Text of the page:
It would take four months to ride between Cairo and Capetown according to the TDA schedule and 11th of May 2013 was the big arrival day. Though we were driven through much of Kenya and I had taken a few days off the total distance between points A and B would remain the same (11, 793km) and the length of time the journey would take was also fixed. While TDA was a a significant physical achievement, the mental challenge of the trip can itself prove to be even more testing at times. The ups and downs weren’t simply about road gradients.
For our last week we would be on tarmac and dirt roads for around 750 km – the TDA tour still proving itself to be gruelling and one of the toughest bike races/expeditions you could ever be crazy enough to take part in. Given this, it was strange to think we were almost there. A tough four months – I was so looking forward to the end now. We had a fantastic group of riders but being part of a large travelling circus for this time was enough for me. In fact, it was probably too long.
The last night would be spent in Yzerfontein, next to the coast – the smell of the sea bringing on that holiday feeling. Sadly the weather that night at camp felt less like a holiday – it was so cold. Despite sleeping in three layers of clothes, in a fleece liner, in a sleeping bag, in a duvet cover, under a blanket and with a hot water bottle I was freezing. The next morning and our last ride would be no different. Fingers and toes were slow to warm and I rode the 60km to lunch with John in fleece and windproof.
As we turned onto R27, our main route into Capetown, all eyes were focused on Table Mountain – our destination was in sight and I was starting to get excited. We were nearly there. Lunch would be at the beach and from there we would wait for a police escort, riding as a group to the waterfront area. The police were delayed and while it was frustrating to have to wait being just 30km away, once the convoy started so too did the buzz.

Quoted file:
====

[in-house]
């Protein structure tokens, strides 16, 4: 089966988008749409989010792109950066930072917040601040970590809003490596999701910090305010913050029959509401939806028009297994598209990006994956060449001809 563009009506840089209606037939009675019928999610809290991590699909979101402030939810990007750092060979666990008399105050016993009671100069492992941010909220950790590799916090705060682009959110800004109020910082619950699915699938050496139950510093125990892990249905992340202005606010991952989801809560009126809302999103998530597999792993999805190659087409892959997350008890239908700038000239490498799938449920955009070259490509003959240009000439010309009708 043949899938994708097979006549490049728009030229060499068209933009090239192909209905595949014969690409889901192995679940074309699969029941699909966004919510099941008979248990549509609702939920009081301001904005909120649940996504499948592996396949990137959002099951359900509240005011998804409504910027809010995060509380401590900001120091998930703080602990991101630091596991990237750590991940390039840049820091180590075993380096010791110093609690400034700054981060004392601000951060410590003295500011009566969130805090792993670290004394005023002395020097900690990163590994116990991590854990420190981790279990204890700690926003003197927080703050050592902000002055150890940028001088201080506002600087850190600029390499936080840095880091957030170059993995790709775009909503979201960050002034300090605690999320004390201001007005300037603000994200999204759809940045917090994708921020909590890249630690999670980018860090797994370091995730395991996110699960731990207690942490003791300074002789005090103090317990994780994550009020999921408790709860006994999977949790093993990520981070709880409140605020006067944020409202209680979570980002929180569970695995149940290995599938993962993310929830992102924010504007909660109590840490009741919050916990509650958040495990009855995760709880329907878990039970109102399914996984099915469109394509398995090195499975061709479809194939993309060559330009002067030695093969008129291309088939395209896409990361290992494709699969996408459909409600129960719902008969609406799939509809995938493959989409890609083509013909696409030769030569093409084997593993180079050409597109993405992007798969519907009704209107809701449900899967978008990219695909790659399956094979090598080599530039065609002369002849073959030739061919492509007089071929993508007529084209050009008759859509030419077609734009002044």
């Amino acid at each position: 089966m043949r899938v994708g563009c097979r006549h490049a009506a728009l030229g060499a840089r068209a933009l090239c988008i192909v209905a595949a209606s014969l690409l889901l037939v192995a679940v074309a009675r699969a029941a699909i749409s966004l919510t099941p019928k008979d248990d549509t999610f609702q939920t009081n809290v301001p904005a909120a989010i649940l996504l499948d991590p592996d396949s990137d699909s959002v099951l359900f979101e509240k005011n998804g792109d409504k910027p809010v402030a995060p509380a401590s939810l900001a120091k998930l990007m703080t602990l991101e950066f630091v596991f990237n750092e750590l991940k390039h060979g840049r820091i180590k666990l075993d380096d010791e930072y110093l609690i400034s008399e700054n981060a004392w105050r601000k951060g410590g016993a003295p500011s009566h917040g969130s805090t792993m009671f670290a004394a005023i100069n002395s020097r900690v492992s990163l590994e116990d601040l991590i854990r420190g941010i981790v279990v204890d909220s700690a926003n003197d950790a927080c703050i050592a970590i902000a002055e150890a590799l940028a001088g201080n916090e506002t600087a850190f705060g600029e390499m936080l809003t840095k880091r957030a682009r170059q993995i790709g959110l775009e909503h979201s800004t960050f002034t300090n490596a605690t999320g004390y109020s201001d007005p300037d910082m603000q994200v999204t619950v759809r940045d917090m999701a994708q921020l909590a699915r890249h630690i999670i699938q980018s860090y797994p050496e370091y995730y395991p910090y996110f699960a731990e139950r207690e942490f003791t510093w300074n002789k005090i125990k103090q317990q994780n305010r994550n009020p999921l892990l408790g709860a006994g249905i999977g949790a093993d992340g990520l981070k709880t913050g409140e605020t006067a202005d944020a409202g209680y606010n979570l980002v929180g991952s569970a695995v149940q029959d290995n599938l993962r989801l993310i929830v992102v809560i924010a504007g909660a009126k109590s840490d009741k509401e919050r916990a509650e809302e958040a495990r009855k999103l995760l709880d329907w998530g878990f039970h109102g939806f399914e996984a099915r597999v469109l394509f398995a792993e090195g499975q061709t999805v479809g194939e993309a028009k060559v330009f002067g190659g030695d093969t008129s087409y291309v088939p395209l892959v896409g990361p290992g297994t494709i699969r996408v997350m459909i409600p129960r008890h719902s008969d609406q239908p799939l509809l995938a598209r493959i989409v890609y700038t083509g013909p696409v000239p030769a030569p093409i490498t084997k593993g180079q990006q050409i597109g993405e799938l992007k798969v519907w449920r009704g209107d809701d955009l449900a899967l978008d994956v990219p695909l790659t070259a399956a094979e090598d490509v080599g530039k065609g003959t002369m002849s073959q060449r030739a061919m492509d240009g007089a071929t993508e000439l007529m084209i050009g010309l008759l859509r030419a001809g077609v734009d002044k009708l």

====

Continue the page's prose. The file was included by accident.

We arrived at the waterfront, congratulated fellow riders and made our way to the medal ceremony. I was so proud all all riders but of course given my first few days and John being ill I was pretty chuffed that we had seen this through. We had made it.
The auditorium was packed as we walked in and the welcome was amazing. The band played “celebrate” by Kool and the Gang and we would. That’s for sure. Medals were awarded to all full tour riders, called up in turn while standing next to their country flag. It was a bit like our own olympics! Additional recognition was given to those who had acheived their EFI (every … inch) and of course the winners of the race. It was gobsmacking to hear that Pascal (winner of the mens race) had an average speed through Africa of 32km pr hr. I was perhaps a little slower!
With the ceremony over there was just enough time for a complete new outfit shop before we would be collected for the evening party. I was pleased that after so long in cleats and crocs I could still dance the night away in my new heels – surely that’s an alternate EFI?
The next morning would be slow for me and the goodbyes would begin. John and I would leave the hotel the following day though some were already starting to make tracks. Confident I would see some of the group again for many it would be the last time. While sad in part very quickly a sense of relief was also coming – just simply as less people were around. I was able to pack away things I didn’t need and finalise arrangements for our last two weeks in South Africa.
We rode out of the hotel with our panniers for the first time since arriving In Africa. On our own with route planning, no rider meetings, no chef and of course we were now carrying our own luggage. The bike felt heavier yet I somehow felt much lighter. Freedom.